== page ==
Employees at the New York office of Oxford University Press announced Wednesday that they are unionizing.
“We are taking this step to advocate for ourselves and for the future of this company,” they said in a press statement. The union will represent about 165 editors, designers and sales and marketing staff.
“We believe in OUP’s excellence in research and scholarship, its academic publishing and its not-for-profit mission,” said Jamie Burns, a media editor. “We believe that by forming a union we can advocate for ourselves and make all those parts of our mission more excellent.”
Scott Morales, department coordinator in the office of strategy and transformation, said that after a year and a half of organizing, “It’s just so thrilling,” to announce their plans. But the work is just beginning, he said. “We’ll have to fight to get recognition and negotiate a contract.”
Morales got involved in the union organizing effort after serving on the company’s social committee. Eventually he began to wonder if he and the other party-planners were just putting a band-aid on problems. Morale was chronically low, pay was below industry standards, job classifications and responsibilities were unclear and turnover was high, he said.
Over the course of the organizing effort, he learned from female colleagues that sexual harassment was a problem and from coworkers of color that racial harassment was ongoing.
Organizers have asked management to voluntarily recognize the OUP USA Guild, noting that the Guild has the support of an “overwhelming majority” of eligible workers. They will join the News Media Guild local. OUP employees in the U.K. and India already have union representation.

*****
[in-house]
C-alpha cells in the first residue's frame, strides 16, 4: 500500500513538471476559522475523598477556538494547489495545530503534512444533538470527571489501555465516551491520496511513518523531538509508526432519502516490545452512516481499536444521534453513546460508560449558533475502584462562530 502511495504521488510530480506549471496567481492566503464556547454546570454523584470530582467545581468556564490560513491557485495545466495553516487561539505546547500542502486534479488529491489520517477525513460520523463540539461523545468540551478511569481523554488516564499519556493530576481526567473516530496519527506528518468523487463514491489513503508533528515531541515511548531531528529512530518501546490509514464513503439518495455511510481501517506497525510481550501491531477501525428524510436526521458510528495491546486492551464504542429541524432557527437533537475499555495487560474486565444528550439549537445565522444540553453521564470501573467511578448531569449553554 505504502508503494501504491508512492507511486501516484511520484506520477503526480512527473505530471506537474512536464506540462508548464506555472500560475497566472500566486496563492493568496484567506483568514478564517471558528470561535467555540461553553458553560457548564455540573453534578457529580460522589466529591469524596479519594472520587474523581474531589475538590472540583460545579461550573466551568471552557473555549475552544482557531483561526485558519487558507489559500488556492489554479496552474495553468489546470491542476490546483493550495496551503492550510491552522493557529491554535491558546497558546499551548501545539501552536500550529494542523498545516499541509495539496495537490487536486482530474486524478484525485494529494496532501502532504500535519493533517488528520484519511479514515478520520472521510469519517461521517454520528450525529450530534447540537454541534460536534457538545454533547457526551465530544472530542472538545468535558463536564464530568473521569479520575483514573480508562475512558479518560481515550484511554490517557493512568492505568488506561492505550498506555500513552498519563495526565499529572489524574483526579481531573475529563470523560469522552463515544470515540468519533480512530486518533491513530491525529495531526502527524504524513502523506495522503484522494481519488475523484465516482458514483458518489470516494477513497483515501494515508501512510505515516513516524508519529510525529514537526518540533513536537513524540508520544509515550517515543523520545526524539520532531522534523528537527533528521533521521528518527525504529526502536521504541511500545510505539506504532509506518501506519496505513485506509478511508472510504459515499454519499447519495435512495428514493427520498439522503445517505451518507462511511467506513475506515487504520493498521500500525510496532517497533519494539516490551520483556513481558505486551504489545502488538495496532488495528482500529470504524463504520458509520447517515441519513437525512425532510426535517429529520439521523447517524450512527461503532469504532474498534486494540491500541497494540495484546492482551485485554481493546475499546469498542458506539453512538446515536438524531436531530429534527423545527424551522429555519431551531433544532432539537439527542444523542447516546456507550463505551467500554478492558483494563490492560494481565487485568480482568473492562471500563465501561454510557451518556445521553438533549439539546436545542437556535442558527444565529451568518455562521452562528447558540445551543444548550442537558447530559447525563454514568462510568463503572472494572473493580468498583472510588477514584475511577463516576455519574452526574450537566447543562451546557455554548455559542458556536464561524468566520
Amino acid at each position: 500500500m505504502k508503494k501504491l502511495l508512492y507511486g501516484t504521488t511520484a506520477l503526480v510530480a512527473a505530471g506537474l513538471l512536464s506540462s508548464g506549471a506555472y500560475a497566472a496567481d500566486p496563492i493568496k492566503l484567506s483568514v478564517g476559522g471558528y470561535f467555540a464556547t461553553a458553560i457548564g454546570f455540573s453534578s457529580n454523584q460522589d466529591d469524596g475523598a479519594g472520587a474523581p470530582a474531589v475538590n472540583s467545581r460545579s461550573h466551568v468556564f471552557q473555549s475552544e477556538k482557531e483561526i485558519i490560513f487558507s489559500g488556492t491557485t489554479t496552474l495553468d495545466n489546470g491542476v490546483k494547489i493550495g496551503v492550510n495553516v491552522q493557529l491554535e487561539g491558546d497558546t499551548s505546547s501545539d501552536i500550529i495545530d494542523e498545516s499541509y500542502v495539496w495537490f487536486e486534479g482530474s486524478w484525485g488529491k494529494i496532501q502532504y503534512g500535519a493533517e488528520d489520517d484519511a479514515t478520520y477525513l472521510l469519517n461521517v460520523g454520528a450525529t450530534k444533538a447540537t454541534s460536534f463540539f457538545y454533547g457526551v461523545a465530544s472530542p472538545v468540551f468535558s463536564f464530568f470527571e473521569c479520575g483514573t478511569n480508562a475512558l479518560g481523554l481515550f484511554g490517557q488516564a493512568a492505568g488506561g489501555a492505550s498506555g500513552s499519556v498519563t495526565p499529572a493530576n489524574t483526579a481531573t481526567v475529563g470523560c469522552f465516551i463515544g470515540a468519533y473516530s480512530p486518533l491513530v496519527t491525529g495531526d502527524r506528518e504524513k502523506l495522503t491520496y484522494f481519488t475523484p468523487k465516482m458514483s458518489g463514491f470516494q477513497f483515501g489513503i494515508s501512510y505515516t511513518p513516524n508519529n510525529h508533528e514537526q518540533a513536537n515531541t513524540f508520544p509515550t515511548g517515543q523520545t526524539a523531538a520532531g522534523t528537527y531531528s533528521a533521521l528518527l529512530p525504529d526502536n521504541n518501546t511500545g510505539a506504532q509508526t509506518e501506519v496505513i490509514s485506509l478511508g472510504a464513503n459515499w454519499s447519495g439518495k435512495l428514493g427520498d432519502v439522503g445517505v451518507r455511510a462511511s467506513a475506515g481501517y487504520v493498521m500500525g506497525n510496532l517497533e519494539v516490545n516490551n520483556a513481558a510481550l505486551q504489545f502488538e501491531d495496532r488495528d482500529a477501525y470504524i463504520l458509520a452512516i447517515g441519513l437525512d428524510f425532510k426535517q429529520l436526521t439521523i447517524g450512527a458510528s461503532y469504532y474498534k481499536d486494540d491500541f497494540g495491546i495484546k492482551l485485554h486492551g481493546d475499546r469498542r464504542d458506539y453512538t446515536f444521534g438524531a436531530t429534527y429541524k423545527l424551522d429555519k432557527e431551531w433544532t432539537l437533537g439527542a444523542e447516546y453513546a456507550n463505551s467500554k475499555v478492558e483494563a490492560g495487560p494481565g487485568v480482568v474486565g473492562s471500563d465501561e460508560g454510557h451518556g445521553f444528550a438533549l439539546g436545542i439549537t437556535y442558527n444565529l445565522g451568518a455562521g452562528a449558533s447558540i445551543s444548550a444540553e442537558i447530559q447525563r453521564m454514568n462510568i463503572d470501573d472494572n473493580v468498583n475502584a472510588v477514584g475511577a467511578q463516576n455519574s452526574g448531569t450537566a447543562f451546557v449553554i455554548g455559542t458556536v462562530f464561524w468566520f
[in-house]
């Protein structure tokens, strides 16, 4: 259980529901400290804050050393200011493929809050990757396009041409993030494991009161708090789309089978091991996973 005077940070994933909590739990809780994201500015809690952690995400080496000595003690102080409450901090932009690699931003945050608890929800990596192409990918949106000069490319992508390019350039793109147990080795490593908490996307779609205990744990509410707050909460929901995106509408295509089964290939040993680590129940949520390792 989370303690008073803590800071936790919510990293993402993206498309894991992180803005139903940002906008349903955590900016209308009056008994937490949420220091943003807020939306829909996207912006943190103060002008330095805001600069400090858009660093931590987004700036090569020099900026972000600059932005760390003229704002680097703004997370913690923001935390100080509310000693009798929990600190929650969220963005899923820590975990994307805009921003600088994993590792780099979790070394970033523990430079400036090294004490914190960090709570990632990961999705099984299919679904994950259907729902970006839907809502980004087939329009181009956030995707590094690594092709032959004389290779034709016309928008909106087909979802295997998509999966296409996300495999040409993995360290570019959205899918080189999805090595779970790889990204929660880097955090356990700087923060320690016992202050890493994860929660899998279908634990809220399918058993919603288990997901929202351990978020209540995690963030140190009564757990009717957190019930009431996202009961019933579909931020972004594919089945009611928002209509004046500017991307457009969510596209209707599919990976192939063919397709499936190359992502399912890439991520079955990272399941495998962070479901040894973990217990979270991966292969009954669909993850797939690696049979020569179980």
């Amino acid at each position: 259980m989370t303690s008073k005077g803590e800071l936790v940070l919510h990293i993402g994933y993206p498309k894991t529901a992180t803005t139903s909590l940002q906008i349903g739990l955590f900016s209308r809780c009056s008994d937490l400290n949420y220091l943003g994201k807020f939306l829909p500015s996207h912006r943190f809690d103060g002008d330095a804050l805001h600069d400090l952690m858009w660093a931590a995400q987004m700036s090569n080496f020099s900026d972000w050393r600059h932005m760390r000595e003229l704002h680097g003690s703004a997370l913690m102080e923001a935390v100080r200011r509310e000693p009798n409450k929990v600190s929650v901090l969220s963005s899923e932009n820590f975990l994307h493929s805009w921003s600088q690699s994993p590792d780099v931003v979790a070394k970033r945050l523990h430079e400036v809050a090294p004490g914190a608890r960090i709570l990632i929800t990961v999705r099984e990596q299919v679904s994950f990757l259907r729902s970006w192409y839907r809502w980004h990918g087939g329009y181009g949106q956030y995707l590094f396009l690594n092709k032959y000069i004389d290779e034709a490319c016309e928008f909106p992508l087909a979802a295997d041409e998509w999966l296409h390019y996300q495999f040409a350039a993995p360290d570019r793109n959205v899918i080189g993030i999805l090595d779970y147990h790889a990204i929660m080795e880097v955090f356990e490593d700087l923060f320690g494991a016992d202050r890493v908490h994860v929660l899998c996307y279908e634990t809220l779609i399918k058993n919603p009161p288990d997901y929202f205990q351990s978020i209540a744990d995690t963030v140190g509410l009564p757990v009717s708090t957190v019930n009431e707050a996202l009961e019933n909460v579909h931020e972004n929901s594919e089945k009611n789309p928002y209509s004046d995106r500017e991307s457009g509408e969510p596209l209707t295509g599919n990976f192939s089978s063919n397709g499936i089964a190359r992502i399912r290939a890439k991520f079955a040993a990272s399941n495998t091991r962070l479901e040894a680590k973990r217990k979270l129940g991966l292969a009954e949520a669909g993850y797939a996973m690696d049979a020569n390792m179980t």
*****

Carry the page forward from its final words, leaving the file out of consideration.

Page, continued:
“We are aware of many changes across the publishing industry and believe that collective bargaining is the best way to ensure that our company stays strong and vibrant for years to come,” they said.
“We also believe that these goals are best achieved through a union, a democratic body composed of those who make OUP’s mission a reality: the workers.”
OUP was formed in 1586 in the U.K. and is the largest university press in the world. It has had a presence in New York City since 1896. As such, it “stands in a privileged position to lead the industry by example, inspiring progress among its peers,” organizers said.
Workers identified their priorities as:
- Job security in a diverse workplace
- Dignified salary and benefits that keep pace with cost of living
- Defined job responsibilities, reporting structures, workload, and company policies
- Improved career development and evaluative processes
- Comprehensive action to resolve issues of sexual harassment and a longstanding, unsustainable rate of attrition